Tuesday, December 27, 2011

Limping over the line

In 1992 Derek Redmond pulled up in the Olympic Semi-Finals of the 400m, eventually carried over the line by his father. It's one of the most iconic sporting moments, not of joy but of anguish. A million miles from a Usain Bolt decelerating to a 100m world record, for example. Which is more glorious?

As 2011 comes to its close I feel myself limping over the line. By the grace of God I'm alive. I'm welcome in the family of the Triune God.

I'm still doing a job I love and I've received some brilliant support and training in the last year which has increased both my knowledge of God and of myself.  I've has the privilege of working as a Bible teacher and Evangelist in a wide range of contexts, opportunities I feel very thankful to have received. I'm probably playing to my strengths more than before, because I feel like I know what some of them might be now. And at home, we've received the gift of a second son and seen our first son turn into a full-blown toddler.

In many ways its been a great year, but it's also been hard.We're in the fog of sleep-deprivation. I'm not complaining. I have. I do. I've ranted. I've grumbled. Today I just identify the hardness of it and accept it. Tomorrow I might well grumble about it. Learning to repent quicker is part of maturity. I've been wrong. I am wrong. Will you forgive me?

The fog is a weakness that is a side-effect of one of the best of blessings. And becoming a Dad has done wonders for a lots of things in my life. Additionally, we went through a few months early in the year in which it seemed like everything we owned went wrong at substantial cost. It was relentless and a big portion of the money we'd put aside to pay the mortgage during maternity leave ended up being used to pay for other things....    Etc.

All of which is context to an evening at the end of June when I sat in a CU meeting and heard the word of God. The letter to the Laodiceans (Revelation 3) was preached, of those who would say: I need nothing.
And it pierced my heart, how readily I like to be self-sufficient; how much I liked to think I could handle my life. How I'd portray our circumstances as OK; how I'm reluctant to ask for help, preferring to fix things myself. This has it's advantages - driving me to achieve and accomplish things. But there are times when I'm never going to press through. My response such struggles in the past has been to bury my head in the sand rather than asking for help - when I struggled at University I didn't talk to my tutor, I stopped going to tutorials. Evidence that I'm a sinful idiot abounds when I'm prepared to admit it.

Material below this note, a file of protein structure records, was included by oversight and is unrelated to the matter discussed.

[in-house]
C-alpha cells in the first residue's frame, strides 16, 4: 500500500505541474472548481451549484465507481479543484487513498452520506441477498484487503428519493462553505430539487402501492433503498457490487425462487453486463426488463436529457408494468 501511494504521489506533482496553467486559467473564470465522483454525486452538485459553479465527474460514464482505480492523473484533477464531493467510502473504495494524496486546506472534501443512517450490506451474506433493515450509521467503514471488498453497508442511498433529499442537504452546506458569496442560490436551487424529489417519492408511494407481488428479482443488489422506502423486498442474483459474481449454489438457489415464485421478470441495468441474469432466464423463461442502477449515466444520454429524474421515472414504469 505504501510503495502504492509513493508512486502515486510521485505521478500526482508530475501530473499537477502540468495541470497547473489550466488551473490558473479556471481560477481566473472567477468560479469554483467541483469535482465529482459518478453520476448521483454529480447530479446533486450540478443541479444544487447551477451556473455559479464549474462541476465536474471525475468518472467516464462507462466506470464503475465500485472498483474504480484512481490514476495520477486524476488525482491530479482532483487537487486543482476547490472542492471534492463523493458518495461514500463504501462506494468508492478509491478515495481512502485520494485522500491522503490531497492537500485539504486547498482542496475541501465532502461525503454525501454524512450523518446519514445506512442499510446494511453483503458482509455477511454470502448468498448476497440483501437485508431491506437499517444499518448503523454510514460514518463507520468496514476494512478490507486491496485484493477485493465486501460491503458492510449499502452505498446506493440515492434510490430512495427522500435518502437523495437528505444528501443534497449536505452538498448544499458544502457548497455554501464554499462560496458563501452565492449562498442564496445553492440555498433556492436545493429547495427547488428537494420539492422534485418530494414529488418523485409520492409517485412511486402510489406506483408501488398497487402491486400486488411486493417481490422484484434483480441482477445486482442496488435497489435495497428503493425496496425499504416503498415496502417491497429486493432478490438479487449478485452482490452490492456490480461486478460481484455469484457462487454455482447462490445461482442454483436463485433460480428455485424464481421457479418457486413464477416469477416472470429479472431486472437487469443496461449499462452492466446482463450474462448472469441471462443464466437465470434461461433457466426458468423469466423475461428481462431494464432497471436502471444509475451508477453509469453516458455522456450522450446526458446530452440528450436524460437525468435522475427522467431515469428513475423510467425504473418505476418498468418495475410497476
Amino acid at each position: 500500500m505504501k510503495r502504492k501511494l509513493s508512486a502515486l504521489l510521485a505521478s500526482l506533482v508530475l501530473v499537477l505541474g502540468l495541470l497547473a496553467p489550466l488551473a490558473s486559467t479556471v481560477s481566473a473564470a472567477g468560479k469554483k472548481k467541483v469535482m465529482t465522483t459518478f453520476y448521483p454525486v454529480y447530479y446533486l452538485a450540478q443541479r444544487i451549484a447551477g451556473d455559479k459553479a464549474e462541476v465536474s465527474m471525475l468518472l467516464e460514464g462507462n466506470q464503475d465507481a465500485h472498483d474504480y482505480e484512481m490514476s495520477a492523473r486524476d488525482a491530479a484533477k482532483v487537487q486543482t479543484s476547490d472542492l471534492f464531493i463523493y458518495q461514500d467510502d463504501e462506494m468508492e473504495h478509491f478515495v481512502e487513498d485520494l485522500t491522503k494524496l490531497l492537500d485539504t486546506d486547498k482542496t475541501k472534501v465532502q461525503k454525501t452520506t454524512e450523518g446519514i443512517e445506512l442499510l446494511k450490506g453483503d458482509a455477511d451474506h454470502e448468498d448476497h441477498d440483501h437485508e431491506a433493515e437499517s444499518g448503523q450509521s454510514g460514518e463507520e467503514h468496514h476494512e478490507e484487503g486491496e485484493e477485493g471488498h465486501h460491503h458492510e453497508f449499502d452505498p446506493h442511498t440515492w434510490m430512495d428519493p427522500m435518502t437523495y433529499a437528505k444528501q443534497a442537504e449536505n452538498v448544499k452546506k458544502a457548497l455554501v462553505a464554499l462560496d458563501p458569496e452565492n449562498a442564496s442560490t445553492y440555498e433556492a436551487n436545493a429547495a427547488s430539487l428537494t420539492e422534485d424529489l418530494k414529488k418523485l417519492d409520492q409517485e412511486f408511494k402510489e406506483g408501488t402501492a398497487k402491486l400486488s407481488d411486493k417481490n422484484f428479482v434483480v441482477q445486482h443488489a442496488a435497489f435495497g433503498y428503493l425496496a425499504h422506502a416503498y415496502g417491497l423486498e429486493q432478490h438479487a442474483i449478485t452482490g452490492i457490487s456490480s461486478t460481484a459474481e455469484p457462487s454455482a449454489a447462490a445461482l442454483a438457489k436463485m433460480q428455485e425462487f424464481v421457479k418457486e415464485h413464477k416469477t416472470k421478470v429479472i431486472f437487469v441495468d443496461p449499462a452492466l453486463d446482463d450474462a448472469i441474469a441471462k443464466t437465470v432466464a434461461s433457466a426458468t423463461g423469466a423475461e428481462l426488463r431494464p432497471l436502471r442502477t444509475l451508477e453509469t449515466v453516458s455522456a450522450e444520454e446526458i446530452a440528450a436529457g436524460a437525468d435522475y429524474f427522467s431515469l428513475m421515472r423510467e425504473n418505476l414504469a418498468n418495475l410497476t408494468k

Jacob spent his years acquiring, taking, winning. Until on the edge of the land (in Genesis 32) he spent a night clinging on to the LORD and came away limping. And had to limp back into the promised land. And he was richer for it. He and I limp into our inheritance following our wounded Saviour. Ours is the God who shows his power not in displays of grandeur but in the naked vulnerability of becoming a baby.

Its easy to be confident and come across better than others. God has blessed me a lot and I take a lot of it for granted. I'm learning (I want to say 'I've learned' but that's the thing...), I'm learning that I have need and I have weakness and that the outworking of the gospel of Jesus in need and weakness is important.

Marcus posted: "I vividly recall a leader of a large ministry saying to me “you guys always criticise what I do and my Bible teaching but you never offer to come and help me improve. Wouldn’t that be the better thing to do?” He was right. I was chastened. I think my answer to Paul’s concern would be to say to a UCCF team leader whose team was clearly overbalanced one way or the other “can we work with you to help lift you up in the areas you are weak at the moment.” It is hard to see how that isn’t a win/win situation." 

Going into 2012 I desire to be more ready to receive the help of people who can lift me, and I think more prepared to go and ask them for help in the first place. I need my Heavenly Father to carry me over the line. And I need his people to carry me too. I don't want to live in Laodicea in 2012. The more of Christ I have the less I can possibly say 'I need nothing'.

So, when you see me in my weakness - whether via what I write here, or more likely as you're on the end of 'gospel ministry' from me, or just in conversation and everyday situations of life in which I'm sinful, weak and stupid. Please don't criticise me - though it'd be understandable for you to do so - please instead come and help me. I should have asked for your help in the first place. Please offer your strengths to help me in my weaknesses. Come share life with me. Put yourself in the line of fire. Help me with grace and encouragement and practical assistance, so that I would see my Christ more clearly and know his loving embrace more deeply.

I like to think the glory is in winning... but with Jesus there might just be more glory in limping home, carried by the Generous Father who gives himself to me.

Sunday, December 25, 2011

Praise be to Woody Allen Zombie Jesus

Tim Minchin wrote a song for Jonathan Ross's Christmas show about Jesus. And the ITV bigwigs cut it. That's the story. The assumption being that the song is considered to be offensive, presumably to people like... who knows really. What's true can handle a little satire. You can't watch it on ITV but it's on Youtube (see below).

Minchin likens Jesus to Woody Allen, Derren Brown, a Zombie, Superman and other stories and references in our culture.The story of Jesus is very like all our stories. Stories that speak of the need for a Saviour, even a suffering Saviour, that recognise we can't save ourselves.

None of them as audacious as the story of Jesus, of a Triune God, one who is self-giving love, who comes enters into our flesh to put it death and create a whole new humanity who will be filled up with God and who will fill up God with his people.

Some will say Christianity is just a derivative story among many stories, but perhaps it is the original story - and all the other stories we love are just like the Jesus story. Tim Minchin wrote in the New Statesman:
"Our lives would be empty without stories, and the story of this Jesus character is quite a nice one. One that – in theory, and sometimes even in practise – promotes compassion and humility and wisdom and peace. Jesus is real… in the imaginary world. A five year old could tell you that."